Imagine if Angelina Jolie, Tom Hanks and Meryl Streep got together to share tips on acting and making it in Hollywood. That's the level of investment star power gathering this week at the Morningstar Investment Conference in Chicago.
The following tips are from three rock star investors who previously won Morningstar's fund manager of the year award -- the investment world's equivalent of the Oscars.
1. Avoid past performance bias: Investors often focus too much on a stock's recent history. Value investors may decide not to buy a stock because it's already had a big move. Growth investors may decide the opposite. But Chris Davis, manager of the Davis New York Venture Fund and Selected American Fund, said in reality, neither is true.
"You hate passing at something at $20 and looking at it again at $40," said Davis. "Stocks don't know where they've been. Where they've been says nothing about their value. It's hard to overcome that bias."
While investors shouldn't ignore past performance, they should put more emphasis on the fundamentals of a company, its growth trajectory and industry dynamics.
"If a stock has doubled or tripled, you have not missed it. If the earnings are going to go up another five-fold. you've got to just swallow hard" and buy it at that price, said Will Danoff, who manages over $100 billion at Fidelity Investments.
2. Look for CEOs who can adapt: Technology is transforming countless industries at such a rapid pace that staying ahead of the crowd has become increasingly important for management teams.
"Competitive advantage is a temporal thing. What really matters is a management's ability to adapt," said Davis.
He noted that many companies in the media, pharmaceutical and retail industries are struggling in part because they had business models that were "carved in stone" and management grew complacent.
"The world changes. If you're not learning, you're falling behind," said Davis.
It's clear Mark Zuckerberg falls into that category of a CEO willing to adapt. He pivoted by recalibrating Faceboo's focus to mobile monetization following the social network's initial public offering to respond to dramatic shifts in user behavior.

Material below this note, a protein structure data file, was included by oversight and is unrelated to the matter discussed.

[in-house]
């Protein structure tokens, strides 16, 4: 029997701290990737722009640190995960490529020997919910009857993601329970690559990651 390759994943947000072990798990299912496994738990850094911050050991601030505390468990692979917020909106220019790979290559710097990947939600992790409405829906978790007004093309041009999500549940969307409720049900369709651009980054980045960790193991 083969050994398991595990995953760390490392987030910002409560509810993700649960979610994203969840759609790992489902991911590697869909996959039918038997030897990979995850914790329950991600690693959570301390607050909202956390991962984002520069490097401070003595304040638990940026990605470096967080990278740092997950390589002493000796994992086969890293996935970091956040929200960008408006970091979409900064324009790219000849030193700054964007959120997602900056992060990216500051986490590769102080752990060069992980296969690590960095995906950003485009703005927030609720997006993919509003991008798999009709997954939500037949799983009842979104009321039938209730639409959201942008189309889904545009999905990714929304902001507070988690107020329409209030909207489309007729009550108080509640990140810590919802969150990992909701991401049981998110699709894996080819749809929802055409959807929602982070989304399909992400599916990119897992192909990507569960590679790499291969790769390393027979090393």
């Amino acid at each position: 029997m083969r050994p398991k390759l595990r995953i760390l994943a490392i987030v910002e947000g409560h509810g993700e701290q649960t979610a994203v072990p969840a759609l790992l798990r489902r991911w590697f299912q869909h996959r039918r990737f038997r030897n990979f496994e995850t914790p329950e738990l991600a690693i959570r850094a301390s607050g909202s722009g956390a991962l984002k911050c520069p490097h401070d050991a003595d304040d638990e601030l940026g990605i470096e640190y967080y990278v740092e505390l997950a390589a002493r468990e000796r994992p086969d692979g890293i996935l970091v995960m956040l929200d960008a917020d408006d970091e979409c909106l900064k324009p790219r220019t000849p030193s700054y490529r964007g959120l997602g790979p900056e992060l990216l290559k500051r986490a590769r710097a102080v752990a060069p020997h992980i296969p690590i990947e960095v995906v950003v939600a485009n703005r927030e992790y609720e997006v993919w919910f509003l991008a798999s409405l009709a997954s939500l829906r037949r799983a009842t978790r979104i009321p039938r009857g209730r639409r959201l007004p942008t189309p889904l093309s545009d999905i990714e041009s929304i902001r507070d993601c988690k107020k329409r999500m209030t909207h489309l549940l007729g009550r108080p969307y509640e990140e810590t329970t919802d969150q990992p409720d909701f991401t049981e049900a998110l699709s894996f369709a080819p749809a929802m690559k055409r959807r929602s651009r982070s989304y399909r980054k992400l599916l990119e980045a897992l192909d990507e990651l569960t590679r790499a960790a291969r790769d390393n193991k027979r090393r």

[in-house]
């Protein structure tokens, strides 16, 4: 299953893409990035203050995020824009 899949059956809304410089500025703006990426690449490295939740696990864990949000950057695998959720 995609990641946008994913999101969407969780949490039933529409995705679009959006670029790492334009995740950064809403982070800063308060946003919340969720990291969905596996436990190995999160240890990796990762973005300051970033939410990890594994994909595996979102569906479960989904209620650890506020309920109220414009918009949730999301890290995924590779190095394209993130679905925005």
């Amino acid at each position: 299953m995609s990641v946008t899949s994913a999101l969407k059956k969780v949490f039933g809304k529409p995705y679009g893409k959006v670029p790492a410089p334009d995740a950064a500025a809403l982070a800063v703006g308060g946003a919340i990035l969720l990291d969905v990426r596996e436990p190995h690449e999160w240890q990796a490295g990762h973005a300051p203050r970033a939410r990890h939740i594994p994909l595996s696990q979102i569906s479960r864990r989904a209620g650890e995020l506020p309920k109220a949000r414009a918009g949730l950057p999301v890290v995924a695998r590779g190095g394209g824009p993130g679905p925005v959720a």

"Mark and his team saw the smartphone emerging very quickly. He made a mistake" but quickly adapted, said Danoff.
3. Don't forget mistakes: When an Internet and technology company went public in 2004 amid much fanfare, Davis passed on getting a piece of the IPO.
Today, that company -- Googl -- is worth more than $375 billion and continues to grow at a healthy clip.
Davis won't forget that missed opportunity because he pinned a Google stock certificate on his firm's "wall of shame," which features their biggest mistakes of the year. The point is to transfer the lessons learned in each bad investment decision.
"We all make mistakes and you've got to learn from your mistakes," said Danoff.
4. Pre-mortems: As important as it is to understand what went wrong after a mistake, it's also vital to see the risks ahead of time.
Davis said he likes to conduct a "pre-mortem," which is a forecast explaining if the investment (or failure to invest) was a disaster five years later, this is probably why.
This strategy could help investors jump into a stock before carefully considering how shifting landscapes can quickly wipe out a business plan.
5. Do your homework in person: Investing in emerging markets can be notoriously difficult given cultural differences, media censorship and corruption.
That's why Michael Hasenstab has spent about 80% of his time on the ground in far-flung emerging markets like China, Central Europe and Africa this year.
"It's definitely integral to our research process to make sure we are out there on the ground and use that observation to help us frame the questions we should be asking," Hasenstab, who oversees about $190 billion at Franklin Templeton Investments, told reporters on the sidelines in Chicago.
For example, Hasenstab's bullish stance on China was fueled in part by shifts in wage and consumption that he first learned about from academics he met while visiting the Asian country.
While this level of research is obviously not feasible for most retail investors, they should keep it in mind when traveling abroad and by choosing funds willing to get their hands dirty on the ground.
6. Not all swans are black: Investors frequently hear about the threat of a "black swan," which is a very difficult to predict event that has enormous ripple effects in finance.
Normally, these are thought to be extremely negative events like wars, financial panics or even natural disasters such as an earthquake.
Black swans are not just bad things like a bombing in Time Square or a failed Treasury auction, Davis said. "There are these large, unexpected enormously positive events that move the world forward."
He pointed to the invention of the Internet, globalization and even the shale gas boom that is transforming the U.S. energy picture.
"Awful things are going to happen and yet spectacular things are going to happen too. How you balance that growth with that risk is the whole secret," said Davis.
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